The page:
= (\gamma, ID^{(i)}_{pub}, ID^{(i)}_{ad})$, where $ID_{ad} \neq
ID^{(i)}_{ad}$, i.e., it appears that a given user has clicked on a different ad on the same site as that represented by $C$, the syndicator might implement a different check $t - t^{(i)} <
\tau_{crossclick}$ to determine that a coupon is stale and should be rejected. Since a second click on a given site is more likely representative of true user intent than a ``doubleclick,'' we would expect $\tau_{crossclick} < \tau_{replay}$.

Of course, many different filtering policies are possible, as are many different data structures and maintenance strategies for $T$.

5 Prototype Implementation

We implemented a prototype of our premium-click scheme. Four websites at separate IP addresses provide a simulated advertiser, publisher, attestor, and syndicator. The web sites are served by Apache 2.0.58, and server-side scripted with PHP 5.1.6. The database for click, ad, and coupon data is MySQL 5.0.26. Advertiser.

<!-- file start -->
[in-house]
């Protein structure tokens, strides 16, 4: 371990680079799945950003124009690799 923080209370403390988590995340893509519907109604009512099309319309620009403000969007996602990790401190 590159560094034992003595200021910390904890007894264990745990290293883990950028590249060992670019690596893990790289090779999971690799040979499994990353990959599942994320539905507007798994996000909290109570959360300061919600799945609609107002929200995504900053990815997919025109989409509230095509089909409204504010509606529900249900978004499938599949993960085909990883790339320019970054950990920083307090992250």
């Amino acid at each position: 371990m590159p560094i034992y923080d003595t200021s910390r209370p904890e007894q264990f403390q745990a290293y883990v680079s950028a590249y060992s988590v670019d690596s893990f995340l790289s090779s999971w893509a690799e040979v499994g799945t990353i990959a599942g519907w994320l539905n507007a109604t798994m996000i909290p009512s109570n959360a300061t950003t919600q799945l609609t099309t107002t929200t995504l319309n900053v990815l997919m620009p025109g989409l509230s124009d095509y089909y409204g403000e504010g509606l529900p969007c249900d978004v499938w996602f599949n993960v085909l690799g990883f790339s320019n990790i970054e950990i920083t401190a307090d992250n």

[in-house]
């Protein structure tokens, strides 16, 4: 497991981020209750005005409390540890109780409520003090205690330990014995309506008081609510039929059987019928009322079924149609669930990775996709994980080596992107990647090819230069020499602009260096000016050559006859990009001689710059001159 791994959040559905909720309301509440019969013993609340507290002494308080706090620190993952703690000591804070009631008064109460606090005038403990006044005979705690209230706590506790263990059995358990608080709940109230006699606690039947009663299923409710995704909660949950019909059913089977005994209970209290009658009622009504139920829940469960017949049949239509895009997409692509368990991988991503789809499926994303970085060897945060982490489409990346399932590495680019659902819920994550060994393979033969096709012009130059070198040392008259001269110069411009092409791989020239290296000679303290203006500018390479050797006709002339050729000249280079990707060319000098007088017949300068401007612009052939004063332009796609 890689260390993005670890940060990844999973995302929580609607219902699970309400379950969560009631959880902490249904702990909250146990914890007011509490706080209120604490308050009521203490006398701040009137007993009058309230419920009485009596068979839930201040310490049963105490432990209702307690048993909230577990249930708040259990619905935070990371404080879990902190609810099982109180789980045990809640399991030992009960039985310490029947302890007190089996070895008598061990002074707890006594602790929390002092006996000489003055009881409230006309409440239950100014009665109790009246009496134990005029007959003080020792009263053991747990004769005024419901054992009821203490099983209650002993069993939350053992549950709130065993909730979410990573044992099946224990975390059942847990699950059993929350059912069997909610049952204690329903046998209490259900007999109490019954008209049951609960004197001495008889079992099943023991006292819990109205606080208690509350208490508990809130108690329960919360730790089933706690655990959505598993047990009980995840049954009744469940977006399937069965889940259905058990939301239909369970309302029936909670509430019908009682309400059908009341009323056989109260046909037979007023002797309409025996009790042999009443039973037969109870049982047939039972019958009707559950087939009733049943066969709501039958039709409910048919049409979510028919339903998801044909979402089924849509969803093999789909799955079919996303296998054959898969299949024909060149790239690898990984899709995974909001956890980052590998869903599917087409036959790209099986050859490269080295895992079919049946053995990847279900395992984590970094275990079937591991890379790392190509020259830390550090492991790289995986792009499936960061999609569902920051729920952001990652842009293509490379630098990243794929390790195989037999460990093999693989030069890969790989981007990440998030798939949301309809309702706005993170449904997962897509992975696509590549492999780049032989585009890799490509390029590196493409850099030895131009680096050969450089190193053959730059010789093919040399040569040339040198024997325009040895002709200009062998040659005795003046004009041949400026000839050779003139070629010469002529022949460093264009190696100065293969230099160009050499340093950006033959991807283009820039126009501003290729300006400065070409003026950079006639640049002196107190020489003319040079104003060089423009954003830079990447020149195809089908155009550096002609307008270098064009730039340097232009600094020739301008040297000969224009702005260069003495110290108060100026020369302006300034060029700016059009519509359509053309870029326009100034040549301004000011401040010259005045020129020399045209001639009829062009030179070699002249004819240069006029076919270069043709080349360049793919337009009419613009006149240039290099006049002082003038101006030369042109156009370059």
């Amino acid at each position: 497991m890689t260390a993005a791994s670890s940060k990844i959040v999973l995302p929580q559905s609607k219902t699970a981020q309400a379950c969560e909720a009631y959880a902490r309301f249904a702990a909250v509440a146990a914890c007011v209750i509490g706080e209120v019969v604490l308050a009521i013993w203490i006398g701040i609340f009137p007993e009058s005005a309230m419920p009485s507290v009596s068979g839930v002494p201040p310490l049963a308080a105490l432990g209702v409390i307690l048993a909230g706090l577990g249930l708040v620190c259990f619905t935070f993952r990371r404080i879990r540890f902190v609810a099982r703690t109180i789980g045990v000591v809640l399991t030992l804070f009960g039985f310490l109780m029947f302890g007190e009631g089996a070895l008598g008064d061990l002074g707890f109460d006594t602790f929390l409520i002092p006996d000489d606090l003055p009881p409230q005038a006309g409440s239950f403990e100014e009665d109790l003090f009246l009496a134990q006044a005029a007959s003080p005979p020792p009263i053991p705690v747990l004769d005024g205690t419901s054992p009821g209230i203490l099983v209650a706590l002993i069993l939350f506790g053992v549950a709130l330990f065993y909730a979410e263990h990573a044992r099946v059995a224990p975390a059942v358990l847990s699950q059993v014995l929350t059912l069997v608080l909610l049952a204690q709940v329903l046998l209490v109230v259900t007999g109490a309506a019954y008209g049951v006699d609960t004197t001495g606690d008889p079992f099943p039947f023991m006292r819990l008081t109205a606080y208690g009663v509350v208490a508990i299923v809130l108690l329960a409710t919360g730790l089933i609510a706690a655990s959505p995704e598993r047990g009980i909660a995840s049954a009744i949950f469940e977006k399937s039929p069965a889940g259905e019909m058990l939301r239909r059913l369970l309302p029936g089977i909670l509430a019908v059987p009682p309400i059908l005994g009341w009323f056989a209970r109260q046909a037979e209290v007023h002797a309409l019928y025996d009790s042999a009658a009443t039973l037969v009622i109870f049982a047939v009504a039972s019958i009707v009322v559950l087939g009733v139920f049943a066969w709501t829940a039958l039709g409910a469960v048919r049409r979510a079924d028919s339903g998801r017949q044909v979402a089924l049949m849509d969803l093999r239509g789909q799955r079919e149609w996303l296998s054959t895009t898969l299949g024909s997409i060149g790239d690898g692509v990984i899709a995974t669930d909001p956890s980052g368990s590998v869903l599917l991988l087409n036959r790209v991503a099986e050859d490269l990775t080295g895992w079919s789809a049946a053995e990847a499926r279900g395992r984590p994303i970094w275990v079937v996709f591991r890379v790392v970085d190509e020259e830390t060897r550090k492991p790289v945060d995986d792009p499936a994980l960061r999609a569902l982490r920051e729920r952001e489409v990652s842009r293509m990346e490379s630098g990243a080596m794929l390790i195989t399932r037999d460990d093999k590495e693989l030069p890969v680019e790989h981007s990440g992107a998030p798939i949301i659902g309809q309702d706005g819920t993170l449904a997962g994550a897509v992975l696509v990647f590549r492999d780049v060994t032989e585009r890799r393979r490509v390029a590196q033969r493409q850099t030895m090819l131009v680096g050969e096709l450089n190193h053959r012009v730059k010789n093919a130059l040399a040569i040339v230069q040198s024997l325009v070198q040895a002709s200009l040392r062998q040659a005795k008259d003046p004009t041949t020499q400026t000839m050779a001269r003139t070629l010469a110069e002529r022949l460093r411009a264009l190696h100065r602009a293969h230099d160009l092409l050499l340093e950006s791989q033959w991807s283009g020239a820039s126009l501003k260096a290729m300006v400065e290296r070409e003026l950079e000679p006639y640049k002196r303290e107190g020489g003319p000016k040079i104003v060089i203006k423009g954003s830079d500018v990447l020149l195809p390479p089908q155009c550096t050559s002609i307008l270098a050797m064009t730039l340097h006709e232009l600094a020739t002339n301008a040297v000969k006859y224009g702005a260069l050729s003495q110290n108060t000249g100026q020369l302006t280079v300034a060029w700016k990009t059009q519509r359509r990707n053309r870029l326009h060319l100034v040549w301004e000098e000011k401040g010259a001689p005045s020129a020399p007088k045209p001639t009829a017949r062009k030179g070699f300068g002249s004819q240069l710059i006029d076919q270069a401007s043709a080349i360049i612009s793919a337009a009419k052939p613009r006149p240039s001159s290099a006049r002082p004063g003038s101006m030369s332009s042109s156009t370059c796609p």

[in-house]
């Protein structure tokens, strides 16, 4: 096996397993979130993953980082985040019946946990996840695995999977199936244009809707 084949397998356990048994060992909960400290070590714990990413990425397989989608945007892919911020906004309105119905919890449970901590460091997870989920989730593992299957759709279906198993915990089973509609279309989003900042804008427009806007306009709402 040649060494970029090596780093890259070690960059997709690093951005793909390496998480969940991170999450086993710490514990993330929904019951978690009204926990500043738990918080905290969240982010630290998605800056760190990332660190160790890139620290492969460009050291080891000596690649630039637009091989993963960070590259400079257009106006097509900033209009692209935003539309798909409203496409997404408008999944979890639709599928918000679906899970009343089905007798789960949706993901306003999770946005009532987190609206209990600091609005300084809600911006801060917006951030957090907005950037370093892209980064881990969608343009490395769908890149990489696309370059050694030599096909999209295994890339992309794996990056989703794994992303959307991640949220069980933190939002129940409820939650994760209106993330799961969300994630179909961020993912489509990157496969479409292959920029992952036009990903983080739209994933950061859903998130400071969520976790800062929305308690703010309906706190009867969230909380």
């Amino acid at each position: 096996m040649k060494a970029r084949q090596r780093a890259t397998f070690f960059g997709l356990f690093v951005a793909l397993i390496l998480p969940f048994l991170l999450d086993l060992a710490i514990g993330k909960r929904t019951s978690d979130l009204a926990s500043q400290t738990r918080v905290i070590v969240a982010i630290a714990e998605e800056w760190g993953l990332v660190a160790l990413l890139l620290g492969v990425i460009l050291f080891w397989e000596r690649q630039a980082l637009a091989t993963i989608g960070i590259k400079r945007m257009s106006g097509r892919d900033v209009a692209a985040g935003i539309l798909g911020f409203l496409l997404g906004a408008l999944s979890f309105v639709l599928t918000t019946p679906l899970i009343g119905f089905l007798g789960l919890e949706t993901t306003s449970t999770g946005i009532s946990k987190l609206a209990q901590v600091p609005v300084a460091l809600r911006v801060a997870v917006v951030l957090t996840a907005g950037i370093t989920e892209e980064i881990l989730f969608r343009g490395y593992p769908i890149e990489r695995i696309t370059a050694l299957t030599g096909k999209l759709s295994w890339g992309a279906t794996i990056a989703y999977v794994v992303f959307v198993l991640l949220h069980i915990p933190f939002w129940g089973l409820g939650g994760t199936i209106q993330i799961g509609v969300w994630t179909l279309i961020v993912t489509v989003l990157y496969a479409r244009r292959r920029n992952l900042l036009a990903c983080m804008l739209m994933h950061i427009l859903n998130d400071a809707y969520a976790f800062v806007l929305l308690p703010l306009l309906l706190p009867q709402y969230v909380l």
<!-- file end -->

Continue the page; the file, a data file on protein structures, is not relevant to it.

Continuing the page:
The prototype advertiser consists of two fabricated product pages designed as destinations for a user that clicks on a web ad. The only other duties of an Advertiser in the premium clicks system are to submit the ads to the syndicator, and then pay for billed clicks. Publisher.

The prototype publisher is a simple site that embeds ads, served by the syndicator, in iframes. Many widespread advertisement schemes (including Google's AdSense) use this technique; others simply write directly to a publisher's page, submitting their advertisements to the same origin as the publisher, thus making the scheme vulnerable to more click-fraud techniques [4]. Attestor.